Highly Commended in the International Category of the 2015 BBC Wildlife Blogger Awards

The Perfect Pebble

I love to comb the beds of streams, the banks of rivers, the shores of lakes, and the beaches of oceans, in search of the perfect pebble. When I go into ‘pebble mode’, as my husband calls it, I tend to become obsessive. I enter a dreamy state, all my attention is focused at my feet, and my eyes scan the ground within a radius of a metre.


At first, any stone with a pleasing oval or round form would satisfy me. I loved to heft these in my hand, roll them between my fingers, or hold them in my pocket, until they seemed almost alive with my body heat. Their irresistible, sensuous shapes soothed me. I often wondered how old they were, how and where they were formed, how far they travelled before my gaze fell upon them.


Then I began to select for colour: nut brown, celadon, apricot, smoky pink, palest powder grey, dusty aubergine, glossy black...


As I got older, I became more discerning, more adventurous, choosing ones that looked like bird’s eggs, flecked, speckled, spotted, or marbled...


Or ones with contours and stripes and wavy lines in subtle shades or bold whites...

There are crystals from Namibia among my collection, even something that looks strikingly like a knapped arrow head (middle, top row, in the photo below), found in Zambia. Several have a chalky finish or a soapy sheen and texture, and one looks freshly varnished (bottom right). Others are pockmarked (middle row, right) or appear riddled with disease (centre). Some glitter with fool’s gold (bottom left) or pearlescent mica.


Occasionally I come across something truly fine; these often become invested with meaning, like the pebble I found on Brimstone Island, off the coast of Maine (middle, right, in the image below). I remember my father, my mother and I, absorbed in our quest, surrounded by thousands of pitch black pebbles, each more lovely than the next and so fine-grained they were smooth as a baby's cheek.


Then there’s the one I spotted in Manu National Park, Peru, the colour of sand, another pebble trapped in its centre (top row, right).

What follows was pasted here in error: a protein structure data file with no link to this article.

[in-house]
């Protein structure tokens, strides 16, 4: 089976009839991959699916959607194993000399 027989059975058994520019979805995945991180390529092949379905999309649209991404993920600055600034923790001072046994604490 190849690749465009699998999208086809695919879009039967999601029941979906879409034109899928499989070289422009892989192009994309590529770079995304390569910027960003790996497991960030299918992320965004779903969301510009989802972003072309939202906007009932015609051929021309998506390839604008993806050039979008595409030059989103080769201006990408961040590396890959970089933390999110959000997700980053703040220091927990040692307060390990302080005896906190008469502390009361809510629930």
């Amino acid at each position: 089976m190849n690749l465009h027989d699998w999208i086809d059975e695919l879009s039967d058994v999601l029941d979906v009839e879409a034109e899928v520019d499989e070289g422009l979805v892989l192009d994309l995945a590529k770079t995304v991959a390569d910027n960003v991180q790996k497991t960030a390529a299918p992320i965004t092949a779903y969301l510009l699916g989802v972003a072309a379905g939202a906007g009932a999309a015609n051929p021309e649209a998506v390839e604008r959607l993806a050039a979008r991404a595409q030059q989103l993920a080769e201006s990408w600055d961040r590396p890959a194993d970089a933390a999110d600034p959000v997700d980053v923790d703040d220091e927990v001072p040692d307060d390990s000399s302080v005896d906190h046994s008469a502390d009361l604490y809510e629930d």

My father once found a slate-grey stone (top row, left), criss-crossed by white lines and punctuated with a flawless star – his lucky stone, which he gave me.


A year or so ago, my husband returned from a trip to the Madre de Dios rainforest with a gift for me from the father of a good friend of ours; a large, pale, oval stone bisected by a single French-grey stripe. Another time, I found a river pebble with two parallel white lines; I like to keep these two together, yin and yang.

Now, after three decades of searching, I have come to the conclusion there is no such thing as the perfect pebble. Or rather, they are all perfect, unique. And lately I find myself wondering if I am wrong to bring these stones home, these bits of country that I travel in. Does my deep pleasure in them justify removing them from where they belong? Or is this another example of appropriation of nature, my need for exclusive ownership?


Pebbles are not alive, nor ever were alive, unlike shells. They don’t provide shelter or food for living creatures, unlike driftwood. They are usually one amongst hundreds of thousands, only beautiful because my admiration makes them so.


Sometimes, though, this admiration is shared by others. There is a place in Peru, the Paracas Nature Reserve, where a harsh wind often blows. Here, stones of all sizes, from pebbles to boulders, have been carved by the wind and by stinging sand, to create stunning, otherworldly sculptures. Over the years, the most dramatic of these have been collected by local people and by hotels to display in elegant interiors. So much so, it is now impossible to find them ‘in the wild’. I know, because I have tried. And in trying to find one for myself, I began to consider that even the inanimate, the lifeless, belongs in nature, and when we take it away, we also rob that place of a tiny bit of its wildness, its soul.


They say you should ‘take only pictures, leave only footprints.’ The next time a pebble catches my roving eye, I will pick it up, fondle it... and think twice about pocketing it.

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© 2014-2020, Jessica Groenendijk